Pupils will have to repeat parts of the previous school year and some subjects could be be scrapped entirely as part of the effort to off-set educational damage caused by coronavirus, it has been reported.
Kids will be put into ‘bubbles’ who will have their lessons, breaks and lunch together – as part of an effort to combat the spread of Covid-19.
Tomorrow the Government is expected to announce how all primary and secondary students will be back in the classroom by the start of the 20/21 academic year.
After six months away from their desks, stringent measures will be put in place to ensure things go smoothly and the chance of coronavirus outbreaks are minimised.
A key part of the plan will see the curriculum overhauled so that holes in pupils’ ‘core knowledge’ can be quickly filled, The Telegraph reports.
This could see Year Seven students retaught parts of the Year Six syllabus and some subjects entirely removed from timetables to make way for more English and Maths classes.
Even GCSE students may be asked to drop classes to concentrate on core subjects, it has been claimed.
The plans, reportedly seen by The Telegraph, says pupils will be assessed through regular quizzes to ensure they don’t fall behind.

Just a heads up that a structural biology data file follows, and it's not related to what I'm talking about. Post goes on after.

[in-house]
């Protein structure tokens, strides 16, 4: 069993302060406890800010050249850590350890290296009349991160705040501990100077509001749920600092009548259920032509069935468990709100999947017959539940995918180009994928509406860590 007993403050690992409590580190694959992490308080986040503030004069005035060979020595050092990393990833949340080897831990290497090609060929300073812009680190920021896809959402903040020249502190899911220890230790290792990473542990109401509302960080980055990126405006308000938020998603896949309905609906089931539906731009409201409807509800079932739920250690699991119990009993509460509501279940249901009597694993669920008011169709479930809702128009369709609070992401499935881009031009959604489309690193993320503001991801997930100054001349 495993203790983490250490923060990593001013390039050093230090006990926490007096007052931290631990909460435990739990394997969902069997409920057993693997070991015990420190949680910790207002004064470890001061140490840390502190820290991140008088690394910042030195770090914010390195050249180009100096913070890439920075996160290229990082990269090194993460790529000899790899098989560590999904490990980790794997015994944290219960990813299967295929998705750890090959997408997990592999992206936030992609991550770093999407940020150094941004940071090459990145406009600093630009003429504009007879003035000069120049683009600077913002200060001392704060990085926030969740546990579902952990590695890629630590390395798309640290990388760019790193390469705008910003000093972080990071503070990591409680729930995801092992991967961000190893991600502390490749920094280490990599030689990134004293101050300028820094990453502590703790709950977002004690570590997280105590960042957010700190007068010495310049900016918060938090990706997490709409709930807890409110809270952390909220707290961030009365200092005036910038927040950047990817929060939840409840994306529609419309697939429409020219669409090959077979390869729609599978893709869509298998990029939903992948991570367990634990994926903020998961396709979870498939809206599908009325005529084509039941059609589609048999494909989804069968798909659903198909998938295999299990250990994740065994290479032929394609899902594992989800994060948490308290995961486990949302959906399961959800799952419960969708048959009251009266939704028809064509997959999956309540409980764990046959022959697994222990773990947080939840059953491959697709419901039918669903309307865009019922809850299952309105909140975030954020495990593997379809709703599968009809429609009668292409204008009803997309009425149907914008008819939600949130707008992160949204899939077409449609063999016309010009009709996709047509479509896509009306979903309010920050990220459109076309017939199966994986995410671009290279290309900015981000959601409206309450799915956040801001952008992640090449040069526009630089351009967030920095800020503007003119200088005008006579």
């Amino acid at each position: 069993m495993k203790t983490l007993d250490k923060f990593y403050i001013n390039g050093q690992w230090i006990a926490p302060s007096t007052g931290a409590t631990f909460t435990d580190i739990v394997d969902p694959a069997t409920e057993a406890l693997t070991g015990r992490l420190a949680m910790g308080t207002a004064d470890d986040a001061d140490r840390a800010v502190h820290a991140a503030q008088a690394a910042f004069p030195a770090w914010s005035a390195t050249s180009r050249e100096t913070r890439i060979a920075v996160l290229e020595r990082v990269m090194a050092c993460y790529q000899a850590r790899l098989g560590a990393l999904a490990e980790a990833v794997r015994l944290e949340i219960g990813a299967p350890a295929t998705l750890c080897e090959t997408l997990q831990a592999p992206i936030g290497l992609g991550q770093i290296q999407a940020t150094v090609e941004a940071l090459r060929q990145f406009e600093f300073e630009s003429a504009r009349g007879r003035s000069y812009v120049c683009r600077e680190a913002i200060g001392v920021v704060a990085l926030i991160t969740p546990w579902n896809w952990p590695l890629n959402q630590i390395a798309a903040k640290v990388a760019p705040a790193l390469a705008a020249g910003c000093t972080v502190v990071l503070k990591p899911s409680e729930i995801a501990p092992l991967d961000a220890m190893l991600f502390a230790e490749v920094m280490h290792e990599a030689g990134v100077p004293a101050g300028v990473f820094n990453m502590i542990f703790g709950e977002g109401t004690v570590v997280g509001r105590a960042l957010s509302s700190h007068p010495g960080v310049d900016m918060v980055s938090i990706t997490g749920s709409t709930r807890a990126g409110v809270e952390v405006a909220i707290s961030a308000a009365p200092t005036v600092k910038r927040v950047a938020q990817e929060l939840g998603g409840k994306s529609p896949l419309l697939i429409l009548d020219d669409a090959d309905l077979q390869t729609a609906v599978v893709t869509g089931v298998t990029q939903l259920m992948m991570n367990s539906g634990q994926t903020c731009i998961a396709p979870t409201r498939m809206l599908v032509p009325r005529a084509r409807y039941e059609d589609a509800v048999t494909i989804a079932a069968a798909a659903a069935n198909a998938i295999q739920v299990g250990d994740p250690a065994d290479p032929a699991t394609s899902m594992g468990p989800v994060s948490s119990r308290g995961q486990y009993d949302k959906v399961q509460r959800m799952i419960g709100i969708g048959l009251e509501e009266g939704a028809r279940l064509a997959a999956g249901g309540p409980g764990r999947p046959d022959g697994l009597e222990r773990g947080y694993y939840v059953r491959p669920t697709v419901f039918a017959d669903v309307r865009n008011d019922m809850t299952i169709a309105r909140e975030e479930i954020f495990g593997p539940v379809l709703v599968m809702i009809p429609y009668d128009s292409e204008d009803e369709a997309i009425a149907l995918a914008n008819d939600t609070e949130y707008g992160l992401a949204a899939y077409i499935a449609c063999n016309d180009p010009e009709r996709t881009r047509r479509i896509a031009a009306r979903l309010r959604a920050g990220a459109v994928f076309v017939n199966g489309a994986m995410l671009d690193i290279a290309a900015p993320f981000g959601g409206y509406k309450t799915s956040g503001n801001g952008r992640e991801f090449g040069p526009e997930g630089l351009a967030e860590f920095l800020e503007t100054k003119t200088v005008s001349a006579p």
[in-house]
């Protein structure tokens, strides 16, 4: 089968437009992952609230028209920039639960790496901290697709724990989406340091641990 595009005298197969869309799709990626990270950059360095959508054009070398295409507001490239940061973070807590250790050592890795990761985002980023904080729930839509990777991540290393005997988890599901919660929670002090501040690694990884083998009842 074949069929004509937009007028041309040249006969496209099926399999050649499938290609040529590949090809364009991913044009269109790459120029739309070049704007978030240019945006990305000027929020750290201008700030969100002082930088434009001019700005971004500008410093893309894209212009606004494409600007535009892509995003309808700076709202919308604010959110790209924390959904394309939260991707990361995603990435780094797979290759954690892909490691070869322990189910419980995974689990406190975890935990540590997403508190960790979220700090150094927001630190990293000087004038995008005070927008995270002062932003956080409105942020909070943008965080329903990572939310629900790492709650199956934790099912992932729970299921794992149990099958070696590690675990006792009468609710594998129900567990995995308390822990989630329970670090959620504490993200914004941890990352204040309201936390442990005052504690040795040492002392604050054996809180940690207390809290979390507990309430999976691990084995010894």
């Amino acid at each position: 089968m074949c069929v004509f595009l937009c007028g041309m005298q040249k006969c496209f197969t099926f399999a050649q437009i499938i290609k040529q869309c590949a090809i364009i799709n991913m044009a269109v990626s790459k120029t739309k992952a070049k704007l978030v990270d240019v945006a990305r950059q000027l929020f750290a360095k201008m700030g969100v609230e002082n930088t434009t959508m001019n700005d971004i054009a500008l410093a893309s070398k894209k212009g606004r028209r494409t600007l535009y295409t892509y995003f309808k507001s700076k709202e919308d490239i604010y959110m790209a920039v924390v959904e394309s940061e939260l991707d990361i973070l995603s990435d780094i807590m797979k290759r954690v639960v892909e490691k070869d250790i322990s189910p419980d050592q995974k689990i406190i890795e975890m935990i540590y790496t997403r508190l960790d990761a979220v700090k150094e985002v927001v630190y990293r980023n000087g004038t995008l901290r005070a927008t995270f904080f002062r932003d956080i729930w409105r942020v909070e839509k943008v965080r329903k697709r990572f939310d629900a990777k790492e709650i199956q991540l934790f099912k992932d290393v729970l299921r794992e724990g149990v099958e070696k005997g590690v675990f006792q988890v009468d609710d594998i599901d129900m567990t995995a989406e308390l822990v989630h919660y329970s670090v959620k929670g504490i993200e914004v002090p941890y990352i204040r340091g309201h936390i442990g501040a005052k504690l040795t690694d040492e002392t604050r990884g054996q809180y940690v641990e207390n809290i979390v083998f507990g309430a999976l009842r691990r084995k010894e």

Although social distancing will not be applied at all times, pupils will be grouped into ‘bubbles’ to limit the risk of transmission between class or year groups.
This should make it easier to identify which groups of students have the coronavirus, if they catch it.
The ‘bubbles’ will either be a class or an entire year group who have their lessons, breaks and lunchtime together.
It is also reported that furniture will be removed from classrooms to make space so pupils can sit further apart and students who test positive will have to self-isolate.
Teachers will reportedly be advised to stay in front of students and avoid face-to-face contact, while windows will be kept open where possible.
Year groups will be separated, meaning assemblies and sports games will be banned or changed significantly, it is thought Gavin Williamson will announce on Thursday.
In a bid to lower the risk of infections classes will be held outside where possible and lunch breaks staggered to lessen pupil contact, it is expected.
Schools will be urged to bring in new behaviour regimes to deal with pupils who ‘burst’ out of their bubbles, claims The Telegraph.
As with the rest of society, walking and cycling to school will be encouraged, instead of public transport.
Handwashing and additional cleaning will be put in place, although PPE will not be necessary for all, the report this evening says.
If a school has to close, then remote learning should be ready to roll out so home schooling can be quickly introduced.
Other changes reported by The Telegraph are that:
- All league tables ranking schools are to be suspended for next year.
- If there are more than two cases at a school within two weeks then the school must contact the local authority which will advise on further action.
- Mobile testing units may be sent to schools in the case of an outbreak.
The full details will be published on Thursday.